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The goal of this essay is to demonstrate your mastery of the argument techniques that we’ve been studying for the last three assignments. You’re going to put forth an extended argument that attempts to fully defend a position.
Since this is the last paper, the following steps comprehensively cover our semester. You’ll be expected to:
• Conduct a wide variety of research
• Write a well-organized essay where everything works to support your thesis
• Utilize strong, credible evidence in support of your topic and acknowledge what evidence is inconclusive or based on inference
• Write a thorough introduction that hooks attention, summarizes the issues and various views on the problem, and establishes a clear thesis for the essay.
• Document everything correctly and cite everything that needs citing
• Avoid logical fallacies
• Address and refute the opposition
This should still follow academic essay structure (the classic 5-paragraph formula, of introduction/support/conclusion), but will need “dig in” to each part (I mention the 5-paragraph formula, but the body of your essay will likely need more than 3 paragraphs. However, no matter how long an academic essay gets -6, 10 or 20 pages – that essential formula remains.) So remember: write a well-developed introduction that hooks attention and informs the uninformed reader about the issue before taking a clear position; use each body paragraph to present at least one piece of evidence supporting your point. Conclude by tying it all together and suggesting a next step.
For this paper, you can finally pursue any controversial topic you like. I’d recommend choosing an intriguing issue you know a little bit about, but would still like to know more. That way, you’ll be motivated to read more on the topic. If you choose a topic you’re not interested in, whether because it seems easy or you already know what you’d say, you won’t be very motivated to do any reading. And there’s nothing worse than a research paper with no research. Novice writers think they can cover that up by tossing in a bunch of quotes, but thoughtful readers can tell when a writer is informed and seems to understand the full complexity of the issue. If you’re blanking, or are too tired to care at this point, I’d again recommend you explore our library’s databases on controversial topics. Opposing Viewpoints Resource Center is still a great place to both get started with ideas and dig into sources, and CQ Researcher and Issues and Controversies have good primers on topics that allow you to explore the issue on the surface to see if you want to go further.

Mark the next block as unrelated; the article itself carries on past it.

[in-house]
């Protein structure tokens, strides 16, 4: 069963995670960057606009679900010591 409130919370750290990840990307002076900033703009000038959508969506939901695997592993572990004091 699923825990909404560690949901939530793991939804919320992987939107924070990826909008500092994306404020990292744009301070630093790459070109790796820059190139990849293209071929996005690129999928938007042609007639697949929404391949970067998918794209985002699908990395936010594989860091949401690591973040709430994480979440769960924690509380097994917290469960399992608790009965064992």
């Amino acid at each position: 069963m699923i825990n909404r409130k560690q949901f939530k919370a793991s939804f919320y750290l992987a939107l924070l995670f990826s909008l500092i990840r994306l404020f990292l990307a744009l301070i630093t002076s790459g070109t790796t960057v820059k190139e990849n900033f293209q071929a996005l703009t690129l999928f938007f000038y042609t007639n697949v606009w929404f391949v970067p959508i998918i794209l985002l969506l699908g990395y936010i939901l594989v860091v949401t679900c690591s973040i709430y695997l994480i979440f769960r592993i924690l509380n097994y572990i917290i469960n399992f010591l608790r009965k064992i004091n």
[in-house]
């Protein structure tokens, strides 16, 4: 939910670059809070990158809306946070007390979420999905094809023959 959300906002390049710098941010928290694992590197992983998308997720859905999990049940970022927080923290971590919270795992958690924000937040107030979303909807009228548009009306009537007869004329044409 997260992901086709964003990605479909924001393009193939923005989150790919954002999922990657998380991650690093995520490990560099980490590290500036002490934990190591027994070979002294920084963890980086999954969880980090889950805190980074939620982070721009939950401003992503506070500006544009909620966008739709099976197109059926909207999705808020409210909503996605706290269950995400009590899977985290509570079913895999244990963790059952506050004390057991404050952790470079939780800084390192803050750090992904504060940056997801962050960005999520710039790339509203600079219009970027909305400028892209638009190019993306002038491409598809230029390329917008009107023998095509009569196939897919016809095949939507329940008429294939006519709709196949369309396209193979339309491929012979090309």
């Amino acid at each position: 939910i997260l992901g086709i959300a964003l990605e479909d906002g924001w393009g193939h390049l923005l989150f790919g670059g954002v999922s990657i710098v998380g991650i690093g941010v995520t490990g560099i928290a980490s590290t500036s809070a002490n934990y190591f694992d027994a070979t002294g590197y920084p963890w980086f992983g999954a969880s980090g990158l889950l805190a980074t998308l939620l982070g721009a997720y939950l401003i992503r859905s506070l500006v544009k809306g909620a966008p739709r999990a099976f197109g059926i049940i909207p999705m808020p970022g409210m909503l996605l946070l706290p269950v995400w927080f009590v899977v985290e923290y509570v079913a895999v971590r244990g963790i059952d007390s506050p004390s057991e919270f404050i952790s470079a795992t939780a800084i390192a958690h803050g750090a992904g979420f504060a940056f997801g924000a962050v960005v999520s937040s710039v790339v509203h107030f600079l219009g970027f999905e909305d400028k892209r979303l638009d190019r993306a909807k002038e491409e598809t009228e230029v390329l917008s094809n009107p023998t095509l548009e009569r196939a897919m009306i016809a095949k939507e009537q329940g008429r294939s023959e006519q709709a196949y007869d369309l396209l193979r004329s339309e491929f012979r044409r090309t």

Sources and Documentation: You’ll need 5 sources, and like it says above, you need to have at least one book and one periodical (either a newspaper, magazine or journal). Otherwise, it’s up to you to determine what sources will best support your case. That’s part of the criteria. MLA format is again required.
Length: The final paper should total around 6 pages, not including the Works Cited page. I’m not a huge stickler for page length, nor am I a huge fan of obvious padding through lengthy conclusions or extra spaces between paragraphs. If you’re coming up short, dig for more information! There’s always another reason out there to build one or two more paragraphs around if you keep reading. Criteria/Rubric:
• Depth and Development (Did the paper broaden or narrow the topic sufficiently to fit a 6 page paper? Does the paper show depth to the research and fully explore the supporting topics?) 35%
• Sources and Documentation (Did the paper choose and correctly document good sources?) 30%
• Argument essay basics: structure, tone, appeals, development 25%
• Grammar and Mechanics 10%